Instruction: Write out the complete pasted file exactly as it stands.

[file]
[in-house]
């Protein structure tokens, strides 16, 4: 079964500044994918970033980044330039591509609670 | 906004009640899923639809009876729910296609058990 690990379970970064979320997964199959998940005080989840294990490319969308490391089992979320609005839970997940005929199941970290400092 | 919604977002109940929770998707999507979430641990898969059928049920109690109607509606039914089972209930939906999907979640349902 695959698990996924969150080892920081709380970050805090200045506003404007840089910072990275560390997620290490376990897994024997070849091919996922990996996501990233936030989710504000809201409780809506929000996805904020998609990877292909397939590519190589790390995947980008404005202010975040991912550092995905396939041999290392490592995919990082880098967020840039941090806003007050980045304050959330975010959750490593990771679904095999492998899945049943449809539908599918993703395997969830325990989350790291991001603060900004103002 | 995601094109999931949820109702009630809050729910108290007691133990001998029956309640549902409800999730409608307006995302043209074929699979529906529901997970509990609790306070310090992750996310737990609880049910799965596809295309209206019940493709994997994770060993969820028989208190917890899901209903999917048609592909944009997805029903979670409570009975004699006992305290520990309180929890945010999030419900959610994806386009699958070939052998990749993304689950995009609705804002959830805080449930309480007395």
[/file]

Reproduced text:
[in-house]
């Protein structure tokens, strides 16, 4: 079964500044994918970033980044330039591509609670 | 906004009640899923639809009876729910296609058990 690990379970970064979320997964199959998940005080989840294990490319969308490391089992979320609005839970997940005929199941970290400092 | 919604977002109940929770998707999507979430641990898969059928049920109690109607509606039914089972209930939906999907979640349902 695959698990996924969150080892920081709380970050805090200045506003404007840089910072990275560390997620290490376990897994024997070849091919996922990996996501990233936030989710504000809201409780809506929000996805904020998609990877292909397939590519190589790390995947980008404005202010975040991912550092995905396939041999290392490592995919990082880098967020840039941090806003007050980045304050959330975010959750490593990771679904095999492998899945049943449809539908599918993703395997969830325990989350790291991001603060900004103002 | 995601094109999931949820109702009630809050729910108290007691133990001998029956309640549902409800999730409608307006995302043209074929699979529906529901997970509990609790306070310090992750996310737990609880049910799965596809295309209206019940493709994997994770060993969820028989208190917890899901209903999917048609592909944009997805029903979670409570009975004699006992305290520990309180929890945010999030419900959610994806386009699958070939052998990749993304689950995009609705804002959830805080449930309480007395």